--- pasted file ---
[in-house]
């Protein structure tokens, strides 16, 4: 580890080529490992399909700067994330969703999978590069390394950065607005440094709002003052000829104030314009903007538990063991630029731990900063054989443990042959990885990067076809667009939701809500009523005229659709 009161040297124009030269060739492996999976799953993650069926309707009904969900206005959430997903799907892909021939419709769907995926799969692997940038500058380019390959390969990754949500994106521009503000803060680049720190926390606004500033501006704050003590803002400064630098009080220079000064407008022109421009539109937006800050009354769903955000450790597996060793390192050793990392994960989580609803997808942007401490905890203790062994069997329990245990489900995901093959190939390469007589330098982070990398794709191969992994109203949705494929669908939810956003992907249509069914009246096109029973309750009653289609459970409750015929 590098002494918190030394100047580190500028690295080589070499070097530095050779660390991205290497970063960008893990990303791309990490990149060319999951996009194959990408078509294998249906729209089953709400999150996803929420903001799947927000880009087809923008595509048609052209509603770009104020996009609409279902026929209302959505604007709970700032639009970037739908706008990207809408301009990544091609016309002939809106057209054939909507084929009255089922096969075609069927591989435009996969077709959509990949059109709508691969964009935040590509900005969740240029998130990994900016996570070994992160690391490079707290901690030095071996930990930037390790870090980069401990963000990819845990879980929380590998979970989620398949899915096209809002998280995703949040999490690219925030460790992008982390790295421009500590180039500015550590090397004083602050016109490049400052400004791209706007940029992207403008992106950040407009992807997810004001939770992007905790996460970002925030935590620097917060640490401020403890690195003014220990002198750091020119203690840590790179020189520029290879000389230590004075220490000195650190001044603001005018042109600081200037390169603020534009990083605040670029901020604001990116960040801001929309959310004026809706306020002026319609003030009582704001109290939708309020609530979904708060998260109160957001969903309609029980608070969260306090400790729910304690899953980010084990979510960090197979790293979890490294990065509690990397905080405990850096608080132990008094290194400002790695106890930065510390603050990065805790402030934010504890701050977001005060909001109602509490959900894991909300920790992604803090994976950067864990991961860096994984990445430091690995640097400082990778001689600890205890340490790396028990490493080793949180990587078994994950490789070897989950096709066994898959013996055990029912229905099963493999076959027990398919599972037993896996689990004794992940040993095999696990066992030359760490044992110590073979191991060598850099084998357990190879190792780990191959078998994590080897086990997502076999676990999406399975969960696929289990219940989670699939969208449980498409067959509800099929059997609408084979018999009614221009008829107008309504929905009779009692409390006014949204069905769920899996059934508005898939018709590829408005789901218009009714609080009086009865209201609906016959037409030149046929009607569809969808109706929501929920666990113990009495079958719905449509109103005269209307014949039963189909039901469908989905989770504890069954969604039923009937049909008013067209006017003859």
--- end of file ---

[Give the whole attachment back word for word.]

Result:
[in-house]
């Protein structure tokens, strides 16, 4: 580890080529490992399909700067994330969703999978590069390394950065607005440094709002003052000829104030314009903007538990063991630029731990900063054989443990042959990885990067076809667009939701809500009523005229659709 009161040297124009030269060739492996999976799953993650069926309707009904969900206005959430997903799907892909021939419709769907995926799969692997940038500058380019390959390969990754949500994106521009503000803060680049720190926390606004500033501006704050003590803002400064630098009080220079000064407008022109421009539109937006800050009354769903955000450790597996060793390192050793990392994960989580609803997808942007401490905890203790062994069997329990245990489900995901093959190939390469007589330098982070990398794709191969992994109203949705494929669908939810956003992907249509069914009246096109029973309750009653289609459970409750015929 590098002494918190030394100047580190500028690295080589070499070097530095050779660390991205290497970063960008893990990303791309990490990149060319999951996009194959990408078509294998249906729209089953709400999150996803929420903001799947927000880009087809923008595509048609052209509603770009104020996009609409279902026929209302959505604007709970700032639009970037739908706008990207809408301009990544091609016309002939809106057209054939909507084929009255089922096969075609069927591989435009996969077709959509990949059109709508691969964009935040590509900005969740240029998130990994900016996570070994992160690391490079707290901690030095071996930990930037390790870090980069401990963000990819845990879980929380590998979970989620398949899915096209809002998280995703949040999490690219925030460790992008982390790295421009500590180039500015550590090397004083602050016109490049400052400004791209706007940029992207403008992106950040407009992807997810004001939770992007905790996460970002925030935590620097917060640490401020403890690195003014220990002198750091020119203690840590790179020189520029290879000389230590004075220490000195650190001044603001005018042109600081200037390169603020534009990083605040670029901020604001990116960040801001929309959310004026809706306020002026319609003030009582704001109290939708309020609530979904708060998260109160957001969903309609029980608070969260306090400790729910304690899953980010084990979510960090197979790293979890490294990065509690990397905080405990850096608080132990008094290194400002790695106890930065510390603050990065805790402030934010504890701050977001005060909001109602509490959900894991909300920790992604803090994976950067864990991961860096994984990445430091690995640097400082990778001689600890205890340490790396028990490493080793949180990587078994994950490789070897989950096709066994898959013996055990029912229905099963493999076959027990398919599972037993896996689990004794992940040993095999696990066992030359760490044992110590073979191991060598850099084998357990190879190792780990191959078998994590080897086990997502076999676990999406399975969960696929289990219940989670699939969208449980498409067959509800099929059997609408084979018999009614221009008829107008309504929905009779009692409390006014949204069905769920899996059934508005898939018709590829408005789901218009009714609080009086009865209201609906016959037409030149046929009607569809969808109706929501929920666990113990009495079958719905449509109103005269209307014949039963189909039901469908989905989770504890069954969604039923009937049909008013067209006017003859």